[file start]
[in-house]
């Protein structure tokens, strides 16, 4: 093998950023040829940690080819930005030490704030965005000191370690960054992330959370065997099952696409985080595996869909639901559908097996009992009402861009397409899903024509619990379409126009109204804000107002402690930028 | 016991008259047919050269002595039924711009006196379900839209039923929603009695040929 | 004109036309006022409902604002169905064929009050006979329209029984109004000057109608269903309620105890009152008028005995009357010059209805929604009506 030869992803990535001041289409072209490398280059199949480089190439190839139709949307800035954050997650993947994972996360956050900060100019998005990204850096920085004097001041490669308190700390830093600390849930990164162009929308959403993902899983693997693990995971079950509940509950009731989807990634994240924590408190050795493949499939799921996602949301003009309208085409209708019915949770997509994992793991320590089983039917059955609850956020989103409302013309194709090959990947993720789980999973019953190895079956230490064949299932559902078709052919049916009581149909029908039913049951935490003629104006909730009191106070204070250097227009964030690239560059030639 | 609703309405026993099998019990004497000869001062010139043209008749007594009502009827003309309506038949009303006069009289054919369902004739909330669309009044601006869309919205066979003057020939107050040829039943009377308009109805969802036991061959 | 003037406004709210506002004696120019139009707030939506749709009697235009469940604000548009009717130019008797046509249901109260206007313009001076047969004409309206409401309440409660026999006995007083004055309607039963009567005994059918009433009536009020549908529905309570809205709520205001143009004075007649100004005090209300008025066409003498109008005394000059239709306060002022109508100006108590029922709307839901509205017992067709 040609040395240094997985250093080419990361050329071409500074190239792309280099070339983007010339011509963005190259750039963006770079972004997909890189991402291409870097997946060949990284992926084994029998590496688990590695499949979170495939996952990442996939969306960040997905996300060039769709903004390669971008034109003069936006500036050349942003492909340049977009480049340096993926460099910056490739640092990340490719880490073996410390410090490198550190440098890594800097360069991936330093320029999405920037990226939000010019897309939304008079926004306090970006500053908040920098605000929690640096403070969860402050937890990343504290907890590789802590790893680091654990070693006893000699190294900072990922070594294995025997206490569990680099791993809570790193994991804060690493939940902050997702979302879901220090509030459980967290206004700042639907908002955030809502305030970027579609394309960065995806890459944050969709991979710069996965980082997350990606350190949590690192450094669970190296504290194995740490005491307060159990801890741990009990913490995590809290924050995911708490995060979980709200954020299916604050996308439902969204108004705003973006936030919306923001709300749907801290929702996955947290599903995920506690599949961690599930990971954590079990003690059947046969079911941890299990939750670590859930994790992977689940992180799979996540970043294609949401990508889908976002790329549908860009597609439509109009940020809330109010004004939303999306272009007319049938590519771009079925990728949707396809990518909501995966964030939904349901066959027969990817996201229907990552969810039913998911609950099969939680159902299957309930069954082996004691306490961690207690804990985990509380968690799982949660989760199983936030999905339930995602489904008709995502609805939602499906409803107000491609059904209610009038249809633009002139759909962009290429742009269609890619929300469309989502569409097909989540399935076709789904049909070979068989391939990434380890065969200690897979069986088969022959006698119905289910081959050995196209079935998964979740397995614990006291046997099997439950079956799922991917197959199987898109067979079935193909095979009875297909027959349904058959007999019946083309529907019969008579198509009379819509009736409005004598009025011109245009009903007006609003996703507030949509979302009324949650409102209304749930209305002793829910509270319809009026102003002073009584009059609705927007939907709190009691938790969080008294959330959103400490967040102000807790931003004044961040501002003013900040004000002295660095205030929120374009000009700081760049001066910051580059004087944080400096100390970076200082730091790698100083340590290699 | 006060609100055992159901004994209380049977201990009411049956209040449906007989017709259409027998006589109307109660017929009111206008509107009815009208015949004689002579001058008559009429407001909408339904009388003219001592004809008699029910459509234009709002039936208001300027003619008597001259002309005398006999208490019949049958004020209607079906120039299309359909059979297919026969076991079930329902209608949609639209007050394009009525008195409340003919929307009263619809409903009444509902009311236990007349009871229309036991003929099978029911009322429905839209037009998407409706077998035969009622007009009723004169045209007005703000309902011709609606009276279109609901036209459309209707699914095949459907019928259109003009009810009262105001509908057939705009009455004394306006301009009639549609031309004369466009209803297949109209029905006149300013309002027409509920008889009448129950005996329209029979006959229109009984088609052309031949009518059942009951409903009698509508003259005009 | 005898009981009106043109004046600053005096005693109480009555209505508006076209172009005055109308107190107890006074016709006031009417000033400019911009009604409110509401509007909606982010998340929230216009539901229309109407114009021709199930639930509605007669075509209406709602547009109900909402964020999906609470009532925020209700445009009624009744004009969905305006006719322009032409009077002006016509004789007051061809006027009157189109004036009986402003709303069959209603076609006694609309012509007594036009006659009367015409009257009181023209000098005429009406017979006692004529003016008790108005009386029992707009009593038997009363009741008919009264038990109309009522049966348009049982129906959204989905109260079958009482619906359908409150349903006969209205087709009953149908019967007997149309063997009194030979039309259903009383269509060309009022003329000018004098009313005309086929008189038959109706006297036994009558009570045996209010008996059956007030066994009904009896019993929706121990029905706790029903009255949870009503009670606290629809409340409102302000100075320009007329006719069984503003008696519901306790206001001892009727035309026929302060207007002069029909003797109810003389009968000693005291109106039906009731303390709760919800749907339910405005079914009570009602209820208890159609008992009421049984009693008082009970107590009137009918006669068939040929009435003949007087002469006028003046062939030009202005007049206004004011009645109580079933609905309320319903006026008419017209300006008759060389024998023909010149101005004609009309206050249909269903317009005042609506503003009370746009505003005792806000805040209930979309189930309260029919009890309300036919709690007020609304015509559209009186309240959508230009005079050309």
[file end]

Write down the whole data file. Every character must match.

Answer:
[in-house]
């Protein structure tokens, strides 16, 4: 093998950023040829940690080819930005030490704030965005000191370690960054992330959370065997099952696409985080595996869909639901559908097996009992009402861009397409899903024509619990379409126009109204804000107002402690930028 | 016991008259047919050269002595039924711009006196379900839209039923929603009695040929 | 004109036309006022409902604002169905064929009050006979329209029984109004000057109608269903309620105890009152008028005995009357010059209805929604009506 030869992803990535001041289409072209490398280059199949480089190439190839139709949307800035954050997650993947994972996360956050900060100019998005990204850096920085004097001041490669308190700390830093600390849930990164162009929308959403993902899983693997693990995971079950509940509950009731989807990634994240924590408190050795493949499939799921996602949301003009309208085409209708019915949770997509994992793991320590089983039917059955609850956020989103409302013309194709090959990947993720789980999973019953190895079956230490064949299932559902078709052919049916009581149909029908039913049951935490003629104006909730009191106070204070250097227009964030690239560059030639 | 609703309405026993099998019990004497000869001062010139043209008749007594009502009827003309309506038949009303006069009289054919369902004739909330669309009044601006869309919205066979003057020939107050040829039943009377308009109805969802036991061959 | 003037406004709210506002004696120019139009707030939506749709009697235009469940604000548009009717130019008797046509249901109260206007313009001076047969004409309206409401309440409660026999006995007083004055309607039963009567005994059918009433009536009020549908529905309570809205709520205001143009004075007649100004005090209300008025066409003498109008005394000059239709306060002022109508100006108590029922709307839901509205017992067709 040609040395240094997985250093080419990361050329071409500074190239792309280099070339983007010339011509963005190259750039963006770079972004997909890189991402291409870097997946060949990284992926084994029998590496688990590695499949979170495939996952990442996939969306960040997905996300060039769709903004390669971008034109003069936006500036050349942003492909340049977009480049340096993926460099910056490739640092990340490719880490073996410390410090490198550190440098890594800097360069991936330093320029999405920037990226939000010019897309939304008079926004306090970006500053908040920098605000929690640096403070969860402050937890990343504290907890590789802590790893680091654990070693006893000699190294900072990922070594294995025997206490569990680099791993809570790193994991804060690493939940902050997702979302879901220090509030459980967290206004700042639907908002955030809502305030970027579609394309960065995806890459944050969709991979710069996965980082997350990606350190949590690192450094669970190296504290194995740490005491307060159990801890741990009990913490995590809290924050995911708490995060979980709200954020299916604050996308439902969204108004705003973006936030919306923001709300749907801290929702996955947290599903995920506690599949961690599930990971954590079990003690059947046969079911941890299990939750670590859930994790992977689940992180799979996540970043294609949401990508889908976002790329549908860009597609439509109009940020809330109010004004939303999306272009007319049938590519771009079925990728949707396809990518909501995966964030939904349901066959027969990817996201229907990552969810039913998911609950099969939680159902299957309930069954082996004691306490961690207690804990985990509380968690799982949660989760199983936030999905339930995602489904008709995502609805939602499906409803107000491609059904209610009038249809633009002139759909962009290429742009269609890619929300469309989502569409097909989540399935076709789904049909070979068989391939990434380890065969200690897979069986088969022959006698119905289910081959050995196209079935998964979740397995614990006291046997099997439950079956799922991917197959199987898109067979079935193909095979009875297909027959349904058959007999019946083309529907019969008579198509009379819509009736409005004598009025011109245009009903007006609003996703507030949509979302009324949650409102209304749930209305002793829910509270319809009026102003002073009584009059609705927007939907709190009691938790969080008294959330959103400490967040102000807790931003004044961040501002003013900040004000002295660095205030929120374009000009700081760049001066910051580059004087944080400096100390970076200082730091790698100083340590290699 | 006060609100055992159901004994209380049977201990009411049956209040449906007989017709259409027998006589109307109660017929009111206008509107009815009208015949004689002579001058008559009429407001909408339904009388003219001592004809008699029910459509234009709002039936208001300027003619008597001259002309005398006999208490019949049958004020209607079906120039299309359909059979297919026969076991079930329902209608949609639209007050394009009525008195409340003919929307009263619809409903009444509902009311236990007349009871229309036991003929099978029911009322429905839209037009998407409706077998035969009622007009009723004169045209007005703000309902011709609606009276279109609901036209459309209707699914095949459907019928259109003009009810009262105001509908057939705009009455004394306006301009009639549609031309004369466009209803297949109209029905006149300013309002027409509920008889009448129950005996329209029979006959229109009984088609052309031949009518059942009951409903009698509508003259005009 | 005898009981009106043109004046600053005096005693109480009555209505508006076209172009005055109308107190107890006074016709006031009417000033400019911009009604409110509401509007909606982010998340929230216009539901229309109407114009021709199930639930509605007669075509209406709602547009109900909402964020999906609470009532925020209700445009009624009744004009969905305006006719322009032409009077002006016509004789007051061809006027009157189109004036009986402003709303069959209603076609006694609309012509007594036009006659009367015409009257009181023209000098005429009406017979006692004529003016008790108005009386029992707009009593038997009363009741008919009264038990109309009522049966348009049982129906959204989905109260079958009482619906359908409150349903006969209205087709009953149908019967007997149309063997009194030979039309259903009383269509060309009022003329000018004098009313005309086929008189038959109706006297036994009558009570045996209010008996059956007030066994009904009896019993929706121990029905706790029903009255949870009503009670606290629809409340409102302000100075320009007329006719069984503003008696519901306790206001001892009727035309026929302060207007002069029909003797109810003389009968000693005291109106039906009731303390709760919800749907339910405005079914009570009602209820208890159609008992009421049984009693008082009970107590009137009918006669068939040929009435003949007087002469006028003046062939030009202005007049206004004011009645109580079933609905309320319903006026008419017209300006008759060389024998023909010149101005004609009309206050249909269903317009005042609506503003009370746009505003005792806000805040209930979309189930309260029919009890309300036919709690007020609304015509559209009186309240959508230009005079050309």